Cultural Festivals

Part of Syracuse’s love for festivals comes from it’s appreciation for diversity and culture. Throughout the summer, many weekends are devoted to festivals that celebrate a culture with respect to both its heritage and its Syracuse roots. All of these festivals are free, non-profit organizations that are built and created by passionate locals and frequented by Syracuse natives from all walks of life. Offering live music, delicious authentic food, and plenty of activities for both adults and children, the variety of culturul festivals hosted in Syracuse is a great thing to check out on a beautiful summer day.


Cultures / Histories / Sports

History of the Saltine Warrior


Credit: Nicole Terrance. Copyright: Syracuse University, The Onondagan. Thanks to the Syracuse University Archives

Saltine Warrior mascot at an SU football game in 1977.

The Saltine Warrior was the official mascot of Syracuse University for 47 years from 1931 to 19781. In 1931, the Saltine Warrior was born in a hoax published by The Syracuse Orange Peel, a student-run newspaper2. For 45 years, the hoax of the Saltine Warrior was widely believed to be true until student researched unveiled the truth in 19763. In 1978, protest from Onkwehonweneha, the Native American student organization on campus, lead to the removal of the Saltine Warrior as Syracuse University’s official mascot 4.


Events / Fun / Nightlife / Westcott

Westcott Theatre

Westcott Theatre
The Westcott Theater which is a old cinema that has been renovated and reconstructed from past years, which now have been formed into a Upstate NY premiere live music venue. Major functions are Bar, Movies, and Performing Arts. The Westcott Theater host national, regional and local bands at the venue. Many well-known performers, as well as underground artists have came to perform in this venue. The type of genres that are performed at Westcott range from Hip Hop, Rock, Country, Pop, Heavy Metal , Techno, and others. The ticket prices varies for events, so you will need to find out about the prices by calling, email, internet, or fliers that are put around the Westcott Community and Syracuse area. This theater has become a very live and jive place now.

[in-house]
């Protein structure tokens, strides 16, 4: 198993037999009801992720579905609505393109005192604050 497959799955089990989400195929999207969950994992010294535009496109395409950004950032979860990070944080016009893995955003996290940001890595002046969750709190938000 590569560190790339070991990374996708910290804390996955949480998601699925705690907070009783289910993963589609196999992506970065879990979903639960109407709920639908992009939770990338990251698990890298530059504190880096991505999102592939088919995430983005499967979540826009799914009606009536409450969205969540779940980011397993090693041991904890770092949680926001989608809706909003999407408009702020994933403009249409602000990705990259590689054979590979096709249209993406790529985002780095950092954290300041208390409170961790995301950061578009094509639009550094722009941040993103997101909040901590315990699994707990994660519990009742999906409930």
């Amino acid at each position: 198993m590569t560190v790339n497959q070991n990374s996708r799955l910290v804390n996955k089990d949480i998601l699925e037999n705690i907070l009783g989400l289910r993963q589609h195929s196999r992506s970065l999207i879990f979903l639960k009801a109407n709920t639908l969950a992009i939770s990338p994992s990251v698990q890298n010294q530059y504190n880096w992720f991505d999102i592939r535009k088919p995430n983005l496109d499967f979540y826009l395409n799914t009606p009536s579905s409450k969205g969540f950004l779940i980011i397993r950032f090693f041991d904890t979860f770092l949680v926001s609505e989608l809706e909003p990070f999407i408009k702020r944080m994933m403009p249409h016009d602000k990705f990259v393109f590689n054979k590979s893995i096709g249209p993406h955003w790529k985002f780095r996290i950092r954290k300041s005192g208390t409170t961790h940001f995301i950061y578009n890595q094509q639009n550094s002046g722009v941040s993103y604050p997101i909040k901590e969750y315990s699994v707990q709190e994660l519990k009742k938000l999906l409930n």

Histories / Locations / Main Campus / Uncategorized

Holden Observatory: A Short History

November 18, 1887, Syracuse University: Visions of the cosmos flashed through the minds of the students, faculty, and community members of Syracuse as they sat in silence in Hendricks Chapel, listening to plans for the new Observatory. It was a time during which astronomy was still a completely unexplored horizon, a territory unknown. The possibilities seemed infinite to a University that had never pondered such oddities.

Cultures / Histories

The Role of International Students at Syracuse University

Introduction: International students have been apart of Syracuse University since the 1940’s 1. At the time, they were involved mainly in their respective academic departments due to a lack of student organizations for international students and students of different ethnicity. Back in the 1970’s some of these students were hosted by members of the community who formed organizations in order to help new international students adjust to living in the United States for the first time 2. It was also in the 1970’s where more student organizations were founded and became more active. Some of the organizations were Syracuse India Association, African Student Association, and Arab Student Organization, which soon all came together to create the International Student Organization 3. The ISO became very active on campus by hosting performances and shows by different groups of students on campus in an effort to promote their respective cultures. Today, international students are still very active on campus through organizations such as Asian Students in America, who have made it open to every student on campus to come and to experience Asian culture.